The military things were cool, but I’d like to highlight a few of the things at the museum that were not military themed (as well as some military vehicles and technology.)
The first is to highlight that President Eisonhower actually drove an Electric Vehicle.
It was a 1914 Rauch and Lang Electric Automobile with a maximum 100 mile range when driven at 13 miles per hour (top speed was 19 miles per hour.)
We took a photograph of the write-up that was provided for guests beside the vehicle.
The car itself looked like many cars of the era.
There were also other vehicles (mainly military) in the museum.
I think that this was an Armored personnel carrier.
And the sort of vehicle befitting transporting members of the command staff.
It was interesting to see technology that inspired the modern mobile telephone.
The Interstate highway system was named in honor of President Eisonhower for a reason.
And look who took the time to be a little presidential. Or at least a Press Secretary, perhaps?
This stop was another of those that “just happened” because of a road sign. We were glad to have spotted the sign for the Eisonhower Presidential Library and Museum and glad to have made the stop. Especially for the Friday that started Memorial Day celebrations.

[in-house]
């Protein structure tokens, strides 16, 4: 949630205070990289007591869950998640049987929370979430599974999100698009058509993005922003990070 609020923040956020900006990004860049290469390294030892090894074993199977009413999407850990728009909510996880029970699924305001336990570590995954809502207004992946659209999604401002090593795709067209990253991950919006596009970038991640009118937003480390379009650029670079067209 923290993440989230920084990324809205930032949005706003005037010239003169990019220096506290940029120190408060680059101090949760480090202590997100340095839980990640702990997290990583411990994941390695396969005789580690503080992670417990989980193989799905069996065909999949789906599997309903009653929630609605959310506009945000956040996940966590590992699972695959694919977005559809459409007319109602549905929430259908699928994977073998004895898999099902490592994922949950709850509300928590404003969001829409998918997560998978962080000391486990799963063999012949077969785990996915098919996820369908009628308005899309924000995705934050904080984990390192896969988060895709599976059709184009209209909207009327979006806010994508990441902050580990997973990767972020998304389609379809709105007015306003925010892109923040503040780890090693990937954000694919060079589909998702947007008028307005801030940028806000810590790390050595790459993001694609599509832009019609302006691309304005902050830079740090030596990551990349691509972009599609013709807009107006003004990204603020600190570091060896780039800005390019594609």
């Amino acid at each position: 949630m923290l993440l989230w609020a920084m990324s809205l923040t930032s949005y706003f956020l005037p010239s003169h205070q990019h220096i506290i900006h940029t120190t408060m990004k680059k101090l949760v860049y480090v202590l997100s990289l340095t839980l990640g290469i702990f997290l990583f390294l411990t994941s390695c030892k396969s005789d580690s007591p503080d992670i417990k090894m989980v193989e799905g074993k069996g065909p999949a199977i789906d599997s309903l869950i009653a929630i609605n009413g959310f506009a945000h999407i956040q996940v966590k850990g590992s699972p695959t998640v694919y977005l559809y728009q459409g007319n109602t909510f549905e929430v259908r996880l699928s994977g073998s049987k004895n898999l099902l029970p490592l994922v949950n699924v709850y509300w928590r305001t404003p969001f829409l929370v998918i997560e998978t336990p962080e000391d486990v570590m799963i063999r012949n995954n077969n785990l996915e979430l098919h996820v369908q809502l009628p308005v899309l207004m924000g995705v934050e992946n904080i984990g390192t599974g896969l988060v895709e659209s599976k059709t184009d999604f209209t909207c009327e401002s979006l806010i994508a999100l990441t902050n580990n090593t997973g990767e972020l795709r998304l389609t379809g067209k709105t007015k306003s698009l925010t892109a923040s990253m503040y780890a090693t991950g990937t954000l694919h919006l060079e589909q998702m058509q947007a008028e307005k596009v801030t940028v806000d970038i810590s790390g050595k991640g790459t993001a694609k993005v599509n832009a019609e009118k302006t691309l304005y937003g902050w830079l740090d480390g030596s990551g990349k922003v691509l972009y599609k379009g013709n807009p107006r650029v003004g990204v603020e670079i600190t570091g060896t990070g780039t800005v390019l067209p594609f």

Besides Abilene, KS is along the route (86 miles) between Topeka and Salina and is definitely worth it. The diversion was probably close to a three mile round trip off I-70.
Besides, it’s even closer to Salina Supercharger (less than 30 miles away) than the Topeka Supercharger.
And we were headed to Salina.
No tour for Russell Stover unfortunately. Besides it’s no Hershey’s (is that a good thing or a bad thing?)
One of the biggest complaints that Model S owners have is the cost of replacement tires. The 21 inch tires are much more expensive than the 19 inch ones. For those that worry about the cost of tires. I wonder how much these tires cost. I would guess that these tires are over 15 feet.
The weather ahead is cloudy and cool. So, I would guess that we won’t have to worry about tornadoes as much. Though I wonder if this is foreboding of pending weather ahead.
How many of these trucks are there? And what is the vehicle that they need to provide the spare tires for?
I also wonder how big the nail is that will puncture that tire.
You know that you’re really bored in the Kansas drive when a curve excites you.
We reached the Salina Supercharger. This supercharger is also hotel adjacent. A Holiday Inn Express this time.
We arrived at Salina with plenty of rated range to spare.